"How do we approach a Beethoven Festival when the world of Western concert music is a perpetual Beethoven Festival anyhow?" So asks Michael Steinberg's program essay in this week's concert booklet, and Michael Steinberg has been dead for six years, so it's not a new question. His answer is, basically, pay close attention to the music. Beethoven is an exciting, even shocking composer, which is what made him ubiquitous in the first place, but it's his ubiquity that makes us take him for granted and keeps us from seeing his true qualities.
This week's entry in this year's month-long SFS Beethoven Festival is a little different from others. On Dec. 22, 1808, Beethoven presented a famous concert which premiered, among other things, both his Fifth and Sixth Symphonies (a more differing adjacent pair by one composer would be hard to match until Prokofiev's First and Second) and his Fourth Piano Concerto. It was something of a marathon. MTT is reproducing that marathon - the whole thing - on Saturday. I'm not going to that. But prior to that, during the week, he and the symphony are giving some half-marathons, just slightly larger than an ordinary concert. Tonight's was one of those.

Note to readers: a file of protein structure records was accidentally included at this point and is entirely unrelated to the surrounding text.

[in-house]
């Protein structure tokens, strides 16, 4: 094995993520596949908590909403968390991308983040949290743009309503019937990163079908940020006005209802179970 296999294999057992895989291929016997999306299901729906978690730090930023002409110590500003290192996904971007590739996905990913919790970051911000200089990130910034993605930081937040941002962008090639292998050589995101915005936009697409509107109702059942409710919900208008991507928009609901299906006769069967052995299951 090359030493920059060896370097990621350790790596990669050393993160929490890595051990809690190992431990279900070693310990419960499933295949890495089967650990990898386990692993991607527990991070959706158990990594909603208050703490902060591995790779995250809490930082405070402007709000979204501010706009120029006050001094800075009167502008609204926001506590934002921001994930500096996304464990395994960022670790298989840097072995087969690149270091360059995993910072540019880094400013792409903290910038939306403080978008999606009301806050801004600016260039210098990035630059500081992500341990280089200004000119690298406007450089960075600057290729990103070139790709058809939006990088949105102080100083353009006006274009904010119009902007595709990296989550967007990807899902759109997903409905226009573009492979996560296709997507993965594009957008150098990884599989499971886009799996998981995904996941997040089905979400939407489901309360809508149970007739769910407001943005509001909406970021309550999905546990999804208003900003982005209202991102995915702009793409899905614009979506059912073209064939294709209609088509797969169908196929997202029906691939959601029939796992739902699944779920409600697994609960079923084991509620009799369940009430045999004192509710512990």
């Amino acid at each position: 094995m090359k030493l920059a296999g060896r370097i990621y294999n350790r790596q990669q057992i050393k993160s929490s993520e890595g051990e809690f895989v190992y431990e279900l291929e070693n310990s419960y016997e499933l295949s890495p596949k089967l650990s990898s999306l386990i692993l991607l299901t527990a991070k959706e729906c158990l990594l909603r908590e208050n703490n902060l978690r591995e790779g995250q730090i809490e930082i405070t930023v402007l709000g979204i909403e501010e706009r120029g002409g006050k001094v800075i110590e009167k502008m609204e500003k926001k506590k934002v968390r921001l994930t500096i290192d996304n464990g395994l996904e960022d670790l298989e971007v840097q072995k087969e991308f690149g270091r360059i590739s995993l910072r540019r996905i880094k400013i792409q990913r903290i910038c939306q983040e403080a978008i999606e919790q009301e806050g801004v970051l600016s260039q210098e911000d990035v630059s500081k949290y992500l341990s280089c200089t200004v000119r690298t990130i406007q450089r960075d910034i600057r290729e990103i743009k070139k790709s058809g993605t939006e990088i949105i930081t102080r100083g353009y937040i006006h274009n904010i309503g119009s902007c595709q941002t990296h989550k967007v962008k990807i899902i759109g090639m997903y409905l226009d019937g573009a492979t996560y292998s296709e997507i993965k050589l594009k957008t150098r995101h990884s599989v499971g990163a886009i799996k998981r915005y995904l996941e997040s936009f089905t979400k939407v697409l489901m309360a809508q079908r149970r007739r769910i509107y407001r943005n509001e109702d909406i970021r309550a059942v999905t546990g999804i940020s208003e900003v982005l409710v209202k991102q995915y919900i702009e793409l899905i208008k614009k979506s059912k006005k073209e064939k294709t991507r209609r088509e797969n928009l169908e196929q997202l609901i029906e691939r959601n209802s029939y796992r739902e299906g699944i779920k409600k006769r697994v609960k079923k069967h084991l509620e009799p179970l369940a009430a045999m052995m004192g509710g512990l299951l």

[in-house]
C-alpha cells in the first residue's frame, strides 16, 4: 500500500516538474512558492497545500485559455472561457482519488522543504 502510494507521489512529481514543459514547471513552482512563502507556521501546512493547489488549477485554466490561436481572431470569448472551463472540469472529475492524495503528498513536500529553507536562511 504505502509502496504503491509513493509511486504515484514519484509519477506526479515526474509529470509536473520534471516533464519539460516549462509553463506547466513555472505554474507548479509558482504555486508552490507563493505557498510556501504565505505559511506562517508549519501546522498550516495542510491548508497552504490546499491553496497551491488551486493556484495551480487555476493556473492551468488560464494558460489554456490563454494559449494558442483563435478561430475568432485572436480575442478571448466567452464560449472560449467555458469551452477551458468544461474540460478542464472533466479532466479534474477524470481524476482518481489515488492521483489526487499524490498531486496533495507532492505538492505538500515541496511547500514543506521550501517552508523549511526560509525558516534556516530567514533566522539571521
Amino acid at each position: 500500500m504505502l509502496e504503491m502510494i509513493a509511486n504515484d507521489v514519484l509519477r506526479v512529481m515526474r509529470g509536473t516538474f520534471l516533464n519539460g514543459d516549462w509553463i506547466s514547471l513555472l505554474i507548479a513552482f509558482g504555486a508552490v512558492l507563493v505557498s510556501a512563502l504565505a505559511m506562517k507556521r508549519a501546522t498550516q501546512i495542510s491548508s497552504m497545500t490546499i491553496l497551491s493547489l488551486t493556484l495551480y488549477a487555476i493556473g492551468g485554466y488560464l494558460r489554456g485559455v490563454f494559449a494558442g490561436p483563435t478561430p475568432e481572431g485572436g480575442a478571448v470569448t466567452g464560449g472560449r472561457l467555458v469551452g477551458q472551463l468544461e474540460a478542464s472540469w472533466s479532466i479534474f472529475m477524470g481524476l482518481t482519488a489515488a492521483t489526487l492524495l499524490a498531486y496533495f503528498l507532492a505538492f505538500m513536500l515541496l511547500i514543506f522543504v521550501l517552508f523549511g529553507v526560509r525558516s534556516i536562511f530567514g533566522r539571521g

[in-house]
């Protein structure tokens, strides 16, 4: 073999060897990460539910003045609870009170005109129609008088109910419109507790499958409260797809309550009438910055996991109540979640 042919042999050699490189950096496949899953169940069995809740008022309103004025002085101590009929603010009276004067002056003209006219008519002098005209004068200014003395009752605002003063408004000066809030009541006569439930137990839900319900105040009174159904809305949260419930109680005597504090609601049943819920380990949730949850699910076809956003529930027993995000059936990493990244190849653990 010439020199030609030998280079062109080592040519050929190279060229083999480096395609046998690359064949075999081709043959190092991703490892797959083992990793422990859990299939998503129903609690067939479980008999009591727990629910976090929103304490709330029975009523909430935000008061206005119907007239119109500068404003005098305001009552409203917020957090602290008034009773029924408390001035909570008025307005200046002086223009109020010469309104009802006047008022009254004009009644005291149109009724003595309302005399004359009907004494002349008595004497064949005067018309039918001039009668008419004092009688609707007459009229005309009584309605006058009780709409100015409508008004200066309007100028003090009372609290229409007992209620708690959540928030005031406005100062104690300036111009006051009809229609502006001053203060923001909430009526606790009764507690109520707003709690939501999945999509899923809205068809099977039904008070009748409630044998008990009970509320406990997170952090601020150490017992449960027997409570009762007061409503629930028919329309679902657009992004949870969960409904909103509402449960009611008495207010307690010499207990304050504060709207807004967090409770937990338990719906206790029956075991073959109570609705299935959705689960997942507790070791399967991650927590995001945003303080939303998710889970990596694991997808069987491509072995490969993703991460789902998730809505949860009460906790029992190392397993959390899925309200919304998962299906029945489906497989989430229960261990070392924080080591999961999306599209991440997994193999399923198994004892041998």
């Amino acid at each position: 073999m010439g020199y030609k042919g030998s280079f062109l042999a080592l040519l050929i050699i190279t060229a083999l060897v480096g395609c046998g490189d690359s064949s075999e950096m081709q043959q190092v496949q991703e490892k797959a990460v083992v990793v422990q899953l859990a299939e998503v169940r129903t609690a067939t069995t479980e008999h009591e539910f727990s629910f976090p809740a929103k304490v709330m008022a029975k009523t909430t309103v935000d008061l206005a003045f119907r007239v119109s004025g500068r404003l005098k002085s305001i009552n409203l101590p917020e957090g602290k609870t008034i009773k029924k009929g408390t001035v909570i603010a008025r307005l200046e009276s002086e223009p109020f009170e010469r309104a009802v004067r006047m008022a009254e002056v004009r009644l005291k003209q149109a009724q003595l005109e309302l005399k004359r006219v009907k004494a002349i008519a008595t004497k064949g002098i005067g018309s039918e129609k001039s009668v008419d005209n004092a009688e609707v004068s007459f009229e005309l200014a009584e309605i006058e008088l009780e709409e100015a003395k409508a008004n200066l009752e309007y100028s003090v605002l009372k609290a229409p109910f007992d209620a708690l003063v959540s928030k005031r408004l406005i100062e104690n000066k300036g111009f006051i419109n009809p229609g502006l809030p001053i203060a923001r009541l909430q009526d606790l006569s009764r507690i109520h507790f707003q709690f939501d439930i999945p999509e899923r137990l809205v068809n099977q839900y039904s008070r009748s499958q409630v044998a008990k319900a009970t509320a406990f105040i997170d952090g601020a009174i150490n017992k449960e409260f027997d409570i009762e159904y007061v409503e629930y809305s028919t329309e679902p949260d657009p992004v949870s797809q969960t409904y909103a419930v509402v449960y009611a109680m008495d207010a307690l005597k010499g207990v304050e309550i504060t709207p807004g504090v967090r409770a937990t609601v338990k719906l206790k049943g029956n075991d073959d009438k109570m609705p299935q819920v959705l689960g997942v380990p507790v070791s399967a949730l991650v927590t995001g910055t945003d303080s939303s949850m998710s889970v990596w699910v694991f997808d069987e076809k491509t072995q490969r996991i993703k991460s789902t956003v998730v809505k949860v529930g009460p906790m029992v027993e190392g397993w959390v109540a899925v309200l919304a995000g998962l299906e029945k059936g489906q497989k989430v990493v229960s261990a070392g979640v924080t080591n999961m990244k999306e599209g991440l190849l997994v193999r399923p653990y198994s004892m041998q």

We had the Sixth Symphony, the Pastorale, in a relaxed, expansive performance. Even the thunderstorm scene was a relaxed thunderstorm. A lot of good playing, but some horn flubs in the last movement, tsk. We had the Fourth Piano Concerto with Jonathan Biss. Unlike the sharply etched version I heard in San Jose recently, this one managed to be both brusque and gentle at the same time, all the way through. For smaller pieces we had the Creatures of Prometheus Overture - a superb performance - and the concert aria Ah! perfido with Karita Mattila, a deep- and hollow-voiced soprano who did not utter a single intelligible syllable and who sounded as if she was singing from the basement.